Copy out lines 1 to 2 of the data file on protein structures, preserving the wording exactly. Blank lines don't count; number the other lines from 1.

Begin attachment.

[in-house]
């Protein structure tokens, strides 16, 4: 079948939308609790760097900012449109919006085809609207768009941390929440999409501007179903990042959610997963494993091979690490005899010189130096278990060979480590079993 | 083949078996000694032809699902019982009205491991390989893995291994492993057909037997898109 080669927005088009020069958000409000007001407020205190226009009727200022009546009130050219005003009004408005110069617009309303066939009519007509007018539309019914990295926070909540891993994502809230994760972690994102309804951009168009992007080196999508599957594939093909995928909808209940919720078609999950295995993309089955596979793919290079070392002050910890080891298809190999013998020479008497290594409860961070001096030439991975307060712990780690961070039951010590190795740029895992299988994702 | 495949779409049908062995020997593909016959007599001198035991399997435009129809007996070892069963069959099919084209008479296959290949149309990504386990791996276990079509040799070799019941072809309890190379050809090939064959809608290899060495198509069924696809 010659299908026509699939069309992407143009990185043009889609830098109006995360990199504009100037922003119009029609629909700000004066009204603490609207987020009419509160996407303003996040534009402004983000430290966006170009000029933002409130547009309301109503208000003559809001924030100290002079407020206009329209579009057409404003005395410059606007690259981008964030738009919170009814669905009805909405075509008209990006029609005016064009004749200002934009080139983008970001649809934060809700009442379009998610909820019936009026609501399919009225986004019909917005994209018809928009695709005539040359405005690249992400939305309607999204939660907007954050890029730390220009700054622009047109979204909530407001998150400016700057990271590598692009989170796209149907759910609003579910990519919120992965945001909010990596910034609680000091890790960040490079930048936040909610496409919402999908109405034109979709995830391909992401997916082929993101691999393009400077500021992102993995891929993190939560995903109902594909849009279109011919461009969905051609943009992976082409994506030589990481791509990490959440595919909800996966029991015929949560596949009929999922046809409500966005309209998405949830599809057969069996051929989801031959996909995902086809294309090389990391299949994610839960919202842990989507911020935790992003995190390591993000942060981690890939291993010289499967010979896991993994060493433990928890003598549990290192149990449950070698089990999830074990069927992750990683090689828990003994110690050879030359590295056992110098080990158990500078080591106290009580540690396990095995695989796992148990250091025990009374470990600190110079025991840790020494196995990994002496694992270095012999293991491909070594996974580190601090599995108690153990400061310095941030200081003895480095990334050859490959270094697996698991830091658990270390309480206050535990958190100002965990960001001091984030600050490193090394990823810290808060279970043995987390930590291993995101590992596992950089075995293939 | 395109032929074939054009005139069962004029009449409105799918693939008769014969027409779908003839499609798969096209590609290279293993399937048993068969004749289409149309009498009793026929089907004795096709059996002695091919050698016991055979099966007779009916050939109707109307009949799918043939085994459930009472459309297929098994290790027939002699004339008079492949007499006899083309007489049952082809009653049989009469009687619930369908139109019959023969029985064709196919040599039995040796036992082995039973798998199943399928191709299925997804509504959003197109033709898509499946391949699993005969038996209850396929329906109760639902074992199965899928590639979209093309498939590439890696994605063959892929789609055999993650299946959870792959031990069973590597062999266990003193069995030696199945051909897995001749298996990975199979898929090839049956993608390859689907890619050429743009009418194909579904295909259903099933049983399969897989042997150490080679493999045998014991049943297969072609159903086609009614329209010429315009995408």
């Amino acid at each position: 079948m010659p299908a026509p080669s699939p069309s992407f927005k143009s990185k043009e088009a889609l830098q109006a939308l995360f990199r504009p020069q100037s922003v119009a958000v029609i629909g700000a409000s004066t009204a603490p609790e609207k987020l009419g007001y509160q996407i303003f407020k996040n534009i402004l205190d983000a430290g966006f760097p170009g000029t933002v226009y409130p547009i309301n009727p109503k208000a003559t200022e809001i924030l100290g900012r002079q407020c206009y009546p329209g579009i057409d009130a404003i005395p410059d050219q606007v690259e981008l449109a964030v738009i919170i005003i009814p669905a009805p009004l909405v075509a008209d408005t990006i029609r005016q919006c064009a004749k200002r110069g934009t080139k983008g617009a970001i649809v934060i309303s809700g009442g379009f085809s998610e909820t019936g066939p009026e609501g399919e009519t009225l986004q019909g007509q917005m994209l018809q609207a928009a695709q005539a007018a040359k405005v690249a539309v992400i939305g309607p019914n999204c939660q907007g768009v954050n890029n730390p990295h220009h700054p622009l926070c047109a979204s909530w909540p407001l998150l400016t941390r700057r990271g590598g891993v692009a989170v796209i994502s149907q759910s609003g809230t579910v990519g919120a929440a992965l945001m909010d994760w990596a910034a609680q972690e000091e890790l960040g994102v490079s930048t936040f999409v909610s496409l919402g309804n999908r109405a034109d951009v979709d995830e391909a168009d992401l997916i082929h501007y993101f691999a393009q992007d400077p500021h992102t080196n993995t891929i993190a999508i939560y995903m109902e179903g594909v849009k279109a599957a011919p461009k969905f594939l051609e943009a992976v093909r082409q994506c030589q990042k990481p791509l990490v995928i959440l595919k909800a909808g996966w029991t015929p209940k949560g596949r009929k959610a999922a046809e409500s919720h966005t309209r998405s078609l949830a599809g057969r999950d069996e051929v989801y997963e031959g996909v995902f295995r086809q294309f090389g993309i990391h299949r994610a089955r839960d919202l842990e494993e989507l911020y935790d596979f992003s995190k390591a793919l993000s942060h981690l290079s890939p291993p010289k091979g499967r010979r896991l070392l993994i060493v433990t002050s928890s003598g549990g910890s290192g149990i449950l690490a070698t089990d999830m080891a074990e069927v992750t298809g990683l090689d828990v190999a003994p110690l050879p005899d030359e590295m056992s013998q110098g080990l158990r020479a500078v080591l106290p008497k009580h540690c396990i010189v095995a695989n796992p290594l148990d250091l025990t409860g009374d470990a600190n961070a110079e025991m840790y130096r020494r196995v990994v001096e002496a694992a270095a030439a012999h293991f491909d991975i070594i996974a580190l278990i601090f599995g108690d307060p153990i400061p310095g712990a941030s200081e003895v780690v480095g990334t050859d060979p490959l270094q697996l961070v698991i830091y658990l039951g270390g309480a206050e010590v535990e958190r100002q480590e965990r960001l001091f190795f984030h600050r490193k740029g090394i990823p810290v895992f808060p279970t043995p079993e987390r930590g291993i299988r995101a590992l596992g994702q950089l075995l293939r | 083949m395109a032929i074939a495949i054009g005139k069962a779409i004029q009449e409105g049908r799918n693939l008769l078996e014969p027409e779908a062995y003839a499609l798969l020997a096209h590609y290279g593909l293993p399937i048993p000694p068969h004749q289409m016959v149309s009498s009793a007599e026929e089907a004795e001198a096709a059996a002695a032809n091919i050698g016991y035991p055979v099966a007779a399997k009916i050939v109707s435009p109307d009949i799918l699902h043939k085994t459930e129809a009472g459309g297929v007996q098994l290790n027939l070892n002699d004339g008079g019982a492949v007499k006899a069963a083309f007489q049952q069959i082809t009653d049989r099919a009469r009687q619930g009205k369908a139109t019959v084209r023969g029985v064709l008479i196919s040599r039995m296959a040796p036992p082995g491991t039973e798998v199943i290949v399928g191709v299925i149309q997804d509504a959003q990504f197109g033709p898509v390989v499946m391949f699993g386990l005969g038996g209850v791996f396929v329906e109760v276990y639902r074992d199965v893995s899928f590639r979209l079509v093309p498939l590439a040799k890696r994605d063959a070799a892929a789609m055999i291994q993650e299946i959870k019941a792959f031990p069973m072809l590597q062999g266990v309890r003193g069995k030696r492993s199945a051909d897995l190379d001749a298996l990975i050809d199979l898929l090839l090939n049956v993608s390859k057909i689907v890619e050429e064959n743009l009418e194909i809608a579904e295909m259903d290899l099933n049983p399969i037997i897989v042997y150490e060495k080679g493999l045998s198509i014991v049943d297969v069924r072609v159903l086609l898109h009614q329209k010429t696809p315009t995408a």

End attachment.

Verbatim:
[in-house]
């Protein structure tokens, strides 16, 4: 079948939308609790760097900012449109919006085809609207768009941390929440999409501007179903990042959610997963494993091979690490005899010189130096278990060979480590079993 | 083949078996000694032809699902019982009205491991390989893995291994492993057909037997898109 080669927005088009020069958000409000007001407020205190226009009727200022009546009130050219005003009004408005110069617009309303066939009519007509007018539309019914990295926070909540891993994502809230994760972690994102309804951009168009992007080196999508599957594939093909995928909808209940919720078609999950295995993309089955596979793919290079070392002050910890080891298809190999013998020479008497290594409860961070001096030439991975307060712990780690961070039951010590190795740029895992299988994702 | 495949779409049908062995020997593909016959007599001198035991399997435009129809007996070892069963069959099919084209008479296959290949149309990504386990791996276990079509040799070799019941072809309890190379050809090939064959809608290899060495198509069924696809 010659299908026509699939069309992407143009990185043009889609830098109006995360990199504009100037922003119009029609629909700000004066009204603490609207987020009419509160996407303003996040534009402004983000430290966006170009000029933002409130547009309301109503208000003559809001924030100290002079407020206009329209579009057409404003005395410059606007690259981008964030738009919170009814669905009805909405075509008209990006029609005016064009004749200002934009080139983008970001649809934060809700009442379009998610909820019936009026609501399919009225986004019909917005994209018809928009695709005539040359405005690249992400939305309607999204939660907007954050890029730390220009700054622009047109979204909530407001998150400016700057990271590598692009989170796209149907759910609003579910990519919120992965945001909010990596910034609680000091890790960040490079930048936040909610496409919402999908109405034109979709995830391909992401997916082929993101691999393009400077500021992102993995891929993190939560995903109902594909849009279109011919461009969905051609943009992976082409994506030589990481791509990490959440595919909800996966029991015929949560596949009929999922046809409500966005309209998405949830599809057969069996051929989801031959996909995902086809294309090389990391299949994610839960919202842990989507911020935790992003995190390591993000942060981690890939291993010289499967010979896991993994060493433990928890003598549990290192149990449950070698089990999830074990069927992750990683090689828990003994110690050879030359590295056992110098080990158990500078080591106290009580540690396990095995695989796992148990250091025990009374470990600190110079025991840790020494196995990994002496694992270095012999293991491909070594996974580190601090599995108690153990400061310095941030200081003895480095990334050859490959270094697996698991830091658990270390309480206050535990958190100002965990960001001091984030600050490193090394990823810290808060279970043995987390930590291993995101590992596992950089075995293939 | 395109032929074939054009005139069962004029009449409105799918693939008769014969027409779908003839499609798969096209590609290279293993399937048993068969004749289409149309009498009793026929089907004795096709059996002695091919050698016991055979099966007779009916050939109707109307009949799918043939085994459930009472459309297929098994290790027939002699004339008079492949007499006899083309007489049952082809009653049989009469009687619930369908139109019959023969029985064709196919040599039995040796036992082995039973798998199943399928191709299925997804509504959003197109033709898509499946391949699993005969038996209850396929329906109760639902074992199965899928590639979209093309498939590439890696994605063959892929789609055999993650299946959870792959031990069973590597062999266990003193069995030696199945051909897995001749298996990975199979898929090839049956993608390859689907890619050429743009009418194909579904295909259903099933049983399969897989042997150490080679493999045998014991049943297969072609159903086609009614329209010429315009995408």